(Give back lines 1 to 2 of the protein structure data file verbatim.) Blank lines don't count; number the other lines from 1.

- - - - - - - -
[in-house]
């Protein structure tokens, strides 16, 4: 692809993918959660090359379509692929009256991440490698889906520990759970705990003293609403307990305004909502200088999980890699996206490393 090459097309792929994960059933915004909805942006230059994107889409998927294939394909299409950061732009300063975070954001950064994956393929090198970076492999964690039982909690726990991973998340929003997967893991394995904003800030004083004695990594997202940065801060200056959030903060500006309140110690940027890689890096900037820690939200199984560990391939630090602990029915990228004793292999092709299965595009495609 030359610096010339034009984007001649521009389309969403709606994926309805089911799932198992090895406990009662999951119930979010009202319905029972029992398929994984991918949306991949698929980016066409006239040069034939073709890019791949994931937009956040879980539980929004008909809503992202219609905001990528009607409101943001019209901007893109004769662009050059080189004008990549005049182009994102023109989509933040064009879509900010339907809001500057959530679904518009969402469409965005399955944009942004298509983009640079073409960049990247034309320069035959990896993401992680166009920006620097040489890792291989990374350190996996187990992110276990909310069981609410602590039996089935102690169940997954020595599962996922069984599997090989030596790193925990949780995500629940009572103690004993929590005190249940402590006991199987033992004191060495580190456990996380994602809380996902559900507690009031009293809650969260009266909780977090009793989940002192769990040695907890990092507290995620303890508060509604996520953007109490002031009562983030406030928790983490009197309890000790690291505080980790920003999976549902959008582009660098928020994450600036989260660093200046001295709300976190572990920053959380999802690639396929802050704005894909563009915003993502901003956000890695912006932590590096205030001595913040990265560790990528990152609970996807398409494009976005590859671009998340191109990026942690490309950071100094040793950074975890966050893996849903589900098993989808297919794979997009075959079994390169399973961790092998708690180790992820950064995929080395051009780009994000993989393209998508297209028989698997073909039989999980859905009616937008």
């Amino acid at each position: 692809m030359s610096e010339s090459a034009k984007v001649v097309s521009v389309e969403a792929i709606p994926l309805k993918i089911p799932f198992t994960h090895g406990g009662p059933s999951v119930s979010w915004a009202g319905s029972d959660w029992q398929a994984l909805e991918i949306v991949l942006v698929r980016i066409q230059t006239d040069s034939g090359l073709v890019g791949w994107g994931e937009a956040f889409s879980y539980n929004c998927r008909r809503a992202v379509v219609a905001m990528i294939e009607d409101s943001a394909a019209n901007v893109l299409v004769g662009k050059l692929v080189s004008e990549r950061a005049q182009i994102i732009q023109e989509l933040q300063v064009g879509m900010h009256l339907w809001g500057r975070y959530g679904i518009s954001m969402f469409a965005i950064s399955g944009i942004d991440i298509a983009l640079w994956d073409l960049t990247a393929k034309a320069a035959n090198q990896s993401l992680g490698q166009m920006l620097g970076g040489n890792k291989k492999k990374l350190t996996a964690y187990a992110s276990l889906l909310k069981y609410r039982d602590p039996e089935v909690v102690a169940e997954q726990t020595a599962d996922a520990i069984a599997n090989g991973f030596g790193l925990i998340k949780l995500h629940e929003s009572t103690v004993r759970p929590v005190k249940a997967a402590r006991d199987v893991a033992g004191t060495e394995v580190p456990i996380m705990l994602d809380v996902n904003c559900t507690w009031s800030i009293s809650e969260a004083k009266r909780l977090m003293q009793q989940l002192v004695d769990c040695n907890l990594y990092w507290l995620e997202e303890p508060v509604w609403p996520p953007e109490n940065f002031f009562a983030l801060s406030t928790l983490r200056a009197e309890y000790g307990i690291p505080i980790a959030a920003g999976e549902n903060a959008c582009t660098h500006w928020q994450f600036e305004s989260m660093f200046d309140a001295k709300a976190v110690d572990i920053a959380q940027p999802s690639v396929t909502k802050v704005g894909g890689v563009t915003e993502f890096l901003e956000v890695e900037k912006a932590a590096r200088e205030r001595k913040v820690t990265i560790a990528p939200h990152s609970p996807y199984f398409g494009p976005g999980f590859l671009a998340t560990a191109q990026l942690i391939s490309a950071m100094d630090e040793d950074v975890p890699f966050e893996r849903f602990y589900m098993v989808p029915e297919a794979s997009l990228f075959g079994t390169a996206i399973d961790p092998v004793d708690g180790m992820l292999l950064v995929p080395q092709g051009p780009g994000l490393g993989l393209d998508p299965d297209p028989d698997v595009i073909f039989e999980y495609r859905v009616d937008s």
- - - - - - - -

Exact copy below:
[in-house]
């Protein structure tokens, strides 16, 4: 692809993918959660090359379509692929009256991440490698889906520990759970705990003293609403307990305004909502200088999980890699996206490393 090459097309792929994960059933915004909805942006230059994107889409998927294939394909299409950061732009300063975070954001950064994956393929090198970076492999964690039982909690726990991973998340929003997967893991394995904003800030004083004695990594997202940065801060200056959030903060500006309140110690940027890689890096900037820690939200199984560990391939630090602990029915990228004793292999092709299965595009495609 030359610096010339034009984007001649521009389309969403709606994926309805089911799932198992090895406990009662999951119930979010009202319905029972029992398929994984991918949306991949698929980016066409006239040069034939073709890019791949994931937009956040879980539980929004008909809503992202219609905001990528009607409101943001019209901007893109004769662009050059080189004008990549005049182009994102023109989509933040064009879509900010339907809001500057959530679904518009969402469409965005399955944009942004298509983009640079073409960049990247034309320069035959990896993401992680166009920006620097040489890792291989990374350190996996187990992110276990909310069981609410602590039996089935102690169940997954020595599962996922069984599997090989030596790193925990949780995500629940009572103690004993929590005190249940402590006991199987033992004191060495580190456990996380994602809380996902559900507690009031009293809650969260009266909780977090009793989940002192769990040695907890990092507290995620303890508060509604996520953007109490002031009562983030406030928790983490009197309890000790690291505080980790920003999976549902959008582009660098928020994450600036989260660093200046001295709300976190572990920053959380999802690639396929802050704005894909563009915003993502901003956000890695912006932590590096205030001595913040990265560790990528990152609970996807398409494009976005590859671009998340191109990026942690490309950071100094040793950074975890966050893996849903589900098993989808297919794979997009075959079994390169399973961790092998708690180790992820950064995929080395051009780009994000993989393209998508297209028989698997073909039989999980859905009616937008």